The Edge of Light
Photography is as much about light as it is about subjects. It is in fact the capture and recording of light. Without light there is no photography. Over the years I have made much about “the edge of light” There is no time of day I would rather make pictures than early or late in the day at the edge of light.
Landscapes are certainly what comes to most people’s minds when they think about making images at the edge of light. To me, the shadows that fall this time of day are just as important as the light. Of course the trick is to keep the parts of the scene you prefer to hold detail in the sunlight. These images were made in Wyoming.
Flowers also photograph well at the edge of light. The color here wasn’t particularly intense or moody, but the low-level sidelight of sunrise allowed me to light just what I wanted……and leave the rest in shadow. New England Aster.
Working with wildlife at the edge of light is much more problematic. Animals move…sometimes a lot. Often times a very shallow depth of filed is required. That almost requires placing your slim point of focus where the sun shines, as that is where your eye will travel first. With that being said, the mood can be just as mysterious, or as charming as any other subject. Eastern Cottontail Bunny.
The Gulf of Mexico along the Texas coast in both winter and early spring is a great place to find both American White and Brown Pelicans. These birds perch naturally together but they actually earn their living differently. While the White Pelicans gather in groups, often circular or in lines, and herd fish from one bunch to another, and then scoop them with their bills, the Browns make heart stopping vertical dives. Of course as you can see below, they also like to primp and preen. Must keep those feathers in proper working order. All of these birds are in Breeding Plumage.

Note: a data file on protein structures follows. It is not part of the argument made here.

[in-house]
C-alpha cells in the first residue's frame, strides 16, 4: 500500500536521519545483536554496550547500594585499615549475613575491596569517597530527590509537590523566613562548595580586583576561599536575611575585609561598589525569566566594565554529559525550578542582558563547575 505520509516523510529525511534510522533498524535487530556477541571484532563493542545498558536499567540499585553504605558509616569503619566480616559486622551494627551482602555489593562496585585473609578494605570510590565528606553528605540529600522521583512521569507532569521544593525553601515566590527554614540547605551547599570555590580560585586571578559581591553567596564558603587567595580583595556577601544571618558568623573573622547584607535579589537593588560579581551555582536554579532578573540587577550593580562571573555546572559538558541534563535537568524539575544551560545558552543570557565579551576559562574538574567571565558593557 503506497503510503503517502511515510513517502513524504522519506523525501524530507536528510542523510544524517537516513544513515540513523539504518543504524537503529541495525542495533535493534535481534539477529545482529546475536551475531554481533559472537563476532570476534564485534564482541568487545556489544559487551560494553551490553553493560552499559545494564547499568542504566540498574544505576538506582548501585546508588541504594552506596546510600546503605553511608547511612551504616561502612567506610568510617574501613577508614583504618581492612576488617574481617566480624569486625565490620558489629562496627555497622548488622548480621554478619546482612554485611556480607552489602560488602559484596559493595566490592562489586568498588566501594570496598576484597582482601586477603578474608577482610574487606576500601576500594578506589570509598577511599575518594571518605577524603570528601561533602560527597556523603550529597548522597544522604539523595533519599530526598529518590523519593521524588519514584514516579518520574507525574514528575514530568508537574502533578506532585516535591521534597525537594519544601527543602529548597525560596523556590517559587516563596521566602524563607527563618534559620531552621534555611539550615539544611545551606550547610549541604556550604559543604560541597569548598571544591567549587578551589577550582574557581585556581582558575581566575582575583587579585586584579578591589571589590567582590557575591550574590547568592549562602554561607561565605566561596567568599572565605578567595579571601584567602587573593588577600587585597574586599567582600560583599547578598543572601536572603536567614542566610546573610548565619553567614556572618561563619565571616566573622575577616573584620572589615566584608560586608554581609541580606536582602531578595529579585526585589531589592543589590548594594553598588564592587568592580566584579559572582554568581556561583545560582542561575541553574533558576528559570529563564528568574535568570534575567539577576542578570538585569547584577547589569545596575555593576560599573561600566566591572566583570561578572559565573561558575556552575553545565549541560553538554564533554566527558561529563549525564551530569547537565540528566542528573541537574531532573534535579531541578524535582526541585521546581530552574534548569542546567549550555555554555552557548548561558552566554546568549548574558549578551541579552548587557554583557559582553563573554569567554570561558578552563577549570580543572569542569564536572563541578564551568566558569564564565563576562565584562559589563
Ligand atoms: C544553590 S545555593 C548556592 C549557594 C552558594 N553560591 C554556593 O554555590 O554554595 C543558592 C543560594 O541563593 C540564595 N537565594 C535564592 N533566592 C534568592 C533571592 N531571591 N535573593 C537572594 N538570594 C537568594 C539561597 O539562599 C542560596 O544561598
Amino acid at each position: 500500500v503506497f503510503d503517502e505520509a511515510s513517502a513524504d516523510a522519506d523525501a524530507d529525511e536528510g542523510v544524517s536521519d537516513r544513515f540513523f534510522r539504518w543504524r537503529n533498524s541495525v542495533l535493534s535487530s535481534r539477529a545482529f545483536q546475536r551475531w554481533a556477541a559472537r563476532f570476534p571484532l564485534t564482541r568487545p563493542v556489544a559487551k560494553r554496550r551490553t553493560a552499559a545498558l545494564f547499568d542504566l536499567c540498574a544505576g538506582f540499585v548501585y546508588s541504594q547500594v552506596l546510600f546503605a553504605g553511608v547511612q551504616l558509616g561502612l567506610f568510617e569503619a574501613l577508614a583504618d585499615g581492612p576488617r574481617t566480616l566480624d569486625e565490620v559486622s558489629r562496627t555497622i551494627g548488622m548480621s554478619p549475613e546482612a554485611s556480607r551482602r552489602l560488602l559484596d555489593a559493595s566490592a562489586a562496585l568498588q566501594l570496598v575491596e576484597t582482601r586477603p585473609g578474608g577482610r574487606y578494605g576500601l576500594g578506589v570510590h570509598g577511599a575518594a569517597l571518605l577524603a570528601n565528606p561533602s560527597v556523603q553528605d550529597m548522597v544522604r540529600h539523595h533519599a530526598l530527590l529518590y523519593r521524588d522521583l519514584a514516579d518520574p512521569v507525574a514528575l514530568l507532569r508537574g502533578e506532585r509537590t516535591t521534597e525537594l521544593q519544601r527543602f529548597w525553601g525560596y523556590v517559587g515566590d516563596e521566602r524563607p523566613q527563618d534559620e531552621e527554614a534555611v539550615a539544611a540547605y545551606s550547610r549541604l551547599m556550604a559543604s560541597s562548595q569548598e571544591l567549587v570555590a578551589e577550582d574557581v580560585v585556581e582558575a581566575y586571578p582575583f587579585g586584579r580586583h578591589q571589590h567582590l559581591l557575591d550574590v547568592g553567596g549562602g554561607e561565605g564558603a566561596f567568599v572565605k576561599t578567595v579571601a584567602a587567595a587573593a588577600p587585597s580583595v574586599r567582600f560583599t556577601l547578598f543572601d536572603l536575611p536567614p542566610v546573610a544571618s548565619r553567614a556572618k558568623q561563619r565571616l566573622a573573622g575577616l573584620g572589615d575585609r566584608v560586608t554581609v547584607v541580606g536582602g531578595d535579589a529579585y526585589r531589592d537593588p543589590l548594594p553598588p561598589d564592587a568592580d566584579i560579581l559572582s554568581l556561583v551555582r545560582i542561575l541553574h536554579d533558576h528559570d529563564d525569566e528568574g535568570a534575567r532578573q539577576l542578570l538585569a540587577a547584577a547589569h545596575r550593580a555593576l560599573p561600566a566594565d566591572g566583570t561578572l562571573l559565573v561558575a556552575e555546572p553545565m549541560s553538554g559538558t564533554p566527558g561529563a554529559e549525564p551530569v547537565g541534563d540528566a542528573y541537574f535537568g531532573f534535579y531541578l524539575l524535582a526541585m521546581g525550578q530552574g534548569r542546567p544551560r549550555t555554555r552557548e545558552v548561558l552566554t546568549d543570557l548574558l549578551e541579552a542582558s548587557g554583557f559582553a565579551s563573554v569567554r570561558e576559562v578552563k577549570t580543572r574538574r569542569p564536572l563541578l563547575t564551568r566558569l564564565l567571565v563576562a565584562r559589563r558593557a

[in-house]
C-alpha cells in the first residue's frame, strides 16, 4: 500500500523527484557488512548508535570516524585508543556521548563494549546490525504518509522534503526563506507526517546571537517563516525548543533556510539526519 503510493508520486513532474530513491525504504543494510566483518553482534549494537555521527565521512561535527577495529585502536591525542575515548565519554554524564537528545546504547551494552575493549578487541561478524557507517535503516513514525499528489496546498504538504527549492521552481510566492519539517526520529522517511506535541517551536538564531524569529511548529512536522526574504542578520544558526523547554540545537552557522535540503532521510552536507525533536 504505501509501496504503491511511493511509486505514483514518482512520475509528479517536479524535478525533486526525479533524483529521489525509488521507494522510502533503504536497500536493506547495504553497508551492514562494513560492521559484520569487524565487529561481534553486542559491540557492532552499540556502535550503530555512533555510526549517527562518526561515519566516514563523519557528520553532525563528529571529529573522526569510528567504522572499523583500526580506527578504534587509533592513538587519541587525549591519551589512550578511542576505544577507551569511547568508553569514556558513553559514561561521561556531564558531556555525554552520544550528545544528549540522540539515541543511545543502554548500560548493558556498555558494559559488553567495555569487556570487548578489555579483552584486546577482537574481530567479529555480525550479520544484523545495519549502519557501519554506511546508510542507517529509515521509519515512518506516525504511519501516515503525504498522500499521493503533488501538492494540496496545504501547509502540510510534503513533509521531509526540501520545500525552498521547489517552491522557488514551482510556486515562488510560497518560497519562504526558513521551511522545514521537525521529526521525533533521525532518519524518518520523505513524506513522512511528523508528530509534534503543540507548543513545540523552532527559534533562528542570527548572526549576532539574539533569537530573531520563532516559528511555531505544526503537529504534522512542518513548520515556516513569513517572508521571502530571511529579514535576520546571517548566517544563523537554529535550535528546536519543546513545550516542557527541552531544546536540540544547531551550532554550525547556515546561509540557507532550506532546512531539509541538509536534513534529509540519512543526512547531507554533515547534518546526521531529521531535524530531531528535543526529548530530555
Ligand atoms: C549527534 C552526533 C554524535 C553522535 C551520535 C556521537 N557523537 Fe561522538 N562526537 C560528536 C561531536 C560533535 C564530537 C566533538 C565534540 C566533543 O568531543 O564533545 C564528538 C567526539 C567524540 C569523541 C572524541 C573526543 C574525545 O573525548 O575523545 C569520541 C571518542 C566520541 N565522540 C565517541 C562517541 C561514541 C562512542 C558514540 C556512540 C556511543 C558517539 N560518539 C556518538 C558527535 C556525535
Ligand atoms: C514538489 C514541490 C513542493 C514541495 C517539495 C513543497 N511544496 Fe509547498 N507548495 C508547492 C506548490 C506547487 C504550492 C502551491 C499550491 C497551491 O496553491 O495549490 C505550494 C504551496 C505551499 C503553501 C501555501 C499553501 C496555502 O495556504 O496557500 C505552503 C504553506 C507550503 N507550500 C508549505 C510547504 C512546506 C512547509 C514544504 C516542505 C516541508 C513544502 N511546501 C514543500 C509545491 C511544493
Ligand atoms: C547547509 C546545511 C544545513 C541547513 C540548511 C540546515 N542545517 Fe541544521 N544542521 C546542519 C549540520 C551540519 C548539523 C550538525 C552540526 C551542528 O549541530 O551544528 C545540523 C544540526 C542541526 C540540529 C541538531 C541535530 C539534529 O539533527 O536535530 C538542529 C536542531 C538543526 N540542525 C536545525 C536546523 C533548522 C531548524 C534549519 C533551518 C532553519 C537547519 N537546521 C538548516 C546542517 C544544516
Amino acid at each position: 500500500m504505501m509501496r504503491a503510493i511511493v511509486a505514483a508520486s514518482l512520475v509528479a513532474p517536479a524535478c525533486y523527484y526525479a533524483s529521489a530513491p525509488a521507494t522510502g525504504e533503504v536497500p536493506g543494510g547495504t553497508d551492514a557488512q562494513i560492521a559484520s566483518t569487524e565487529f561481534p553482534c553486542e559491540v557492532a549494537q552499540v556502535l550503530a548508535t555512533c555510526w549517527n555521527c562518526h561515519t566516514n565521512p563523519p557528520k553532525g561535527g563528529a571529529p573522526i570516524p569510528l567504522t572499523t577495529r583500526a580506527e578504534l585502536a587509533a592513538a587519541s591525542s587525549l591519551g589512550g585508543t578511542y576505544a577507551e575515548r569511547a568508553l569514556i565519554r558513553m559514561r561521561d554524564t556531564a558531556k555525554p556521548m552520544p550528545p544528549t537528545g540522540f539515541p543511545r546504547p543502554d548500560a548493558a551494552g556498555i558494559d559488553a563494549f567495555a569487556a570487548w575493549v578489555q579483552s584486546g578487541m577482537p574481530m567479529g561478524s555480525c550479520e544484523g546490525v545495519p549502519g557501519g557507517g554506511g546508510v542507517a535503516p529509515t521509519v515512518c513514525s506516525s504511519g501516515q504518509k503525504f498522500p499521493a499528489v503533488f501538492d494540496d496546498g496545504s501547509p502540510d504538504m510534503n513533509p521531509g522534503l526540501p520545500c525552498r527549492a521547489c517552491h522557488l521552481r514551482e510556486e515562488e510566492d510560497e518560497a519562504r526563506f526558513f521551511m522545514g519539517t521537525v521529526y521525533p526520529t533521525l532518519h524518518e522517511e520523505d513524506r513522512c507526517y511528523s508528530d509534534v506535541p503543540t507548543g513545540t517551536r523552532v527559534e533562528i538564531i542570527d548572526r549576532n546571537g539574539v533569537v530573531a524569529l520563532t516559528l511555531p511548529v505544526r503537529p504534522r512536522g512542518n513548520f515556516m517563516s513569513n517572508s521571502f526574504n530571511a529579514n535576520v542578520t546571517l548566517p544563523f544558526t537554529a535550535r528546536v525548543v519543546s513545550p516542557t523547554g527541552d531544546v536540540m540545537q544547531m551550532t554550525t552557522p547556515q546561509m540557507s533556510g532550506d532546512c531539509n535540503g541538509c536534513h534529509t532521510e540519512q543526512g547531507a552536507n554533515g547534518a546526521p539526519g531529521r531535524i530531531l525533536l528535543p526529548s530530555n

More or Less ?
Whenever I would to travel to a great location for photography, I’d create images at both the best known and the least know spots. I tried to create pictures of the under photographed scenes as well as the iconic ones.
Dinosaur National Monument, Colorado/Utah is one of our less visited national parks, but the canyon drive is where every landscape photographer works when they are there. The first image below, I am quite sure is an area that has posed in front of the lens of more than a few photographers, although I must admit I have never seen this particular shot published anywhere.
These next two shots are about ten miles from the canyon drive. This is a high desert oasis and you will likely never again see pictures of it. It is a short dead-end drive that is well separated from the two most prominent sections of Dinosaur. I found this area strangely beautiful. In some ways it looks like it belongs in North Africa instead of Colorado, USA.
I live to explore with that sense of wondering of what’s over the next hill. That has delivered to me many images of both the land and the animals that live there.
If you are inclined towards stock photography, photograph interesting places even if they will not bring you accolades as an artist. They pay for every picture they publish. I have had images published from Horicon Marsh NWR, Crex Meadows, Bosque del Apache and other wildlife places. Wildlife photographers tend to ignore the landscape possibilities in well know wildlife locations.
This is Arapaho National Wildlife Refuge in Colorado. A mountain valley where it is possible to combine grasslands, wetlands and mountains in the same image. This may not be an award-winning work of art, but it and pictures like it are important. Never miss an opportunity.
Have a fine day and may God Bless, Wayne